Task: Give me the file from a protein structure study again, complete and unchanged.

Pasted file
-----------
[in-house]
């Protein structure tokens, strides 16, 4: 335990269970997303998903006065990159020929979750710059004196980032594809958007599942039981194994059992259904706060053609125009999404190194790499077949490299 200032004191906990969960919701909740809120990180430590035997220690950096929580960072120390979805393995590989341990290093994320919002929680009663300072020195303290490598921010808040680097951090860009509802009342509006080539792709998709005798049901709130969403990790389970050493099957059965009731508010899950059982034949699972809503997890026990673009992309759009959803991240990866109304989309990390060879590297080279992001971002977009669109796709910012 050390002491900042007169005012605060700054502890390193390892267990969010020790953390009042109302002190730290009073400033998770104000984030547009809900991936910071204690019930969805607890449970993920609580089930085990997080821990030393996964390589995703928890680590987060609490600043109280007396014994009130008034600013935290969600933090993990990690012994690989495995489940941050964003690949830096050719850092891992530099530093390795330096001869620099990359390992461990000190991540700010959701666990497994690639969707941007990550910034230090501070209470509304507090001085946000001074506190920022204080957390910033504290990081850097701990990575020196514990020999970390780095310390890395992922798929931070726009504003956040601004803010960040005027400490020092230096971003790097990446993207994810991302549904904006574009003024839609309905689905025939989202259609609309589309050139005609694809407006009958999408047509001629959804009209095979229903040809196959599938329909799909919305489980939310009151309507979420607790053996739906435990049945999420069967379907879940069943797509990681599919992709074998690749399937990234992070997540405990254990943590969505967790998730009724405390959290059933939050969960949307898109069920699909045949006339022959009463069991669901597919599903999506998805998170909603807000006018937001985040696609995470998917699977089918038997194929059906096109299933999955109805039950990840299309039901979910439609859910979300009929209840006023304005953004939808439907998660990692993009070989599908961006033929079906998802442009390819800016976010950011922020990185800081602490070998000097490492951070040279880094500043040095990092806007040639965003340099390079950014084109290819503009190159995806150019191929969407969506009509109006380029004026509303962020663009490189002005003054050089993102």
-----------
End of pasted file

[in-house]
């Protein structure tokens, strides 16, 4: 335990269970997303998903006065990159020929979750710059004196980032594809958007599942039981194994059992259904706060053609125009999404190194790499077949490299 200032004191906990969960919701909740809120990180430590035997220690950096929580960072120390979805393995590989341990290093994320919002929680009663300072020195303290490598921010808040680097951090860009509802009342509006080539792709998709005798049901709130969403990790389970050493099957059965009731508010899950059982034949699972809503997890026990673009992309759009959803991240990866109304989309990390060879590297080279992001971002977009669109796709910012 050390002491900042007169005012605060700054502890390193390892267990969010020790953390009042109302002190730290009073400033998770104000984030547009809900991936910071204690019930969805607890449970993920609580089930085990997080821990030393996964390589995703928890680590987060609490600043109280007396014994009130008034600013935290969600933090993990990690012994690989495995489940941050964003690949830096050719850092891992530099530093390795330096001869620099990359390992461990000190991540700010959701666990497994690639969707941007990550910034230090501070209470509304507090001085946000001074506190920022204080957390910033504290990081850097701990990575020196514990020999970390780095310390890395992922798929931070726009504003956040601004803010960040005027400490020092230096971003790097990446993207994810991302549904904006574009003024839609309905689905025939989202259609609309589309050139005609694809407006009958999408047509001629959804009209095979229903040809196959599938329909799909919305489980939310009151309507979420607790053996739906435990049945999420069967379907879940069943797509990681599919992709074998690749399937990234992070997540405990254990943590969505967790998730009724405390959290059933939050969960949307898109069920699909045949006339022959009463069991669901597919599903999506998805998170909603807000006018937001985040696609995470998917699977089918038997194929059906096109299933999955109805039950990840299309039901979910439609859910979300009929209840006023304005953004939808439907998660990692993009070989599908961006033929079906998802442009390819800016976010950011922020990185800081602490070998000097490492951070040279880094500043040095990092806007040639965003340099390079950014084109290819503009190159995806150019191929969407969506009509109006380029004026509303962020663009490189002005003054050089993102």